Race 8:

The Late Pick-4 starts with conditioned $7,500-$6,500 claimers going 1 mile and 1/16 on the main track. Melina’s Dream (#3) is the only one entered with multiple wins, scoring a hard fought neck victory over next out winner, Skillful, at this level in her most recent start. She’s 2-2 at this level on this course, with a third place finish against better fillies and mares sandwiched in between those wins. She makes a lot of sense coming back against many of these who she beat last time out. Bird Ruler (#4) is one of those horses that finished behind her that afternoon, fading late to finish 3rd. King Force (#1) who was in that race, drew the outside post that day and was forced to move early after being caught very wide on the first turn. His early move, created some solid internal fractions that likely softened up both himself and Bird Ruler, Since that race, Bird Ruler has joined Jose Delgado’s barn. He’s hit at a 19% strike rate with new acquisitions since 2021. However, he is 0-5 with horses running back in the 8-30 day window during that time span. Looking closer at those races, none of those horses were favored and most outran their odds with four of those five hitting the board. I’ll make her the tepid top pick, thinking that the price will be a little better on her than it will be on Melina’s Dream. However, these are the two that are likely to decide this contest.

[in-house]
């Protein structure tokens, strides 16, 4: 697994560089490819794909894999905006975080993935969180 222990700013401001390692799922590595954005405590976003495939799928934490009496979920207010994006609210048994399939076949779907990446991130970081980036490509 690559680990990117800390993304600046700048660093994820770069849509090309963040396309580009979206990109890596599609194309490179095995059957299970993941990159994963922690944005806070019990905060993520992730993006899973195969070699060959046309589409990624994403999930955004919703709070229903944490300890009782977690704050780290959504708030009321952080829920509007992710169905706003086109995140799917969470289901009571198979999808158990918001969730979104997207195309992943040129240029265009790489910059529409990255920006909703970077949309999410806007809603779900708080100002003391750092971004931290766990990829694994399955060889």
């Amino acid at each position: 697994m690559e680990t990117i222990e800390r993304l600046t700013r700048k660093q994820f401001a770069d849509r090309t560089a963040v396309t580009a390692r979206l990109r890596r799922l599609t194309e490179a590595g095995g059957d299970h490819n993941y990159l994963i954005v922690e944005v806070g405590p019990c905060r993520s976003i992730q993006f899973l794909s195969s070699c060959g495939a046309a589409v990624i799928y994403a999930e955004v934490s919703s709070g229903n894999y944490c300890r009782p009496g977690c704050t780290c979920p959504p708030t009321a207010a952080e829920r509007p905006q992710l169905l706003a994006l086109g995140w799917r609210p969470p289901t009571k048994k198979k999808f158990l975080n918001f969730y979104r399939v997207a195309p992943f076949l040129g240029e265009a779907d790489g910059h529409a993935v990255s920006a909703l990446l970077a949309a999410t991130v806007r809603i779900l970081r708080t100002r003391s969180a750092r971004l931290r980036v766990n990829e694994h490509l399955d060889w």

Race 9: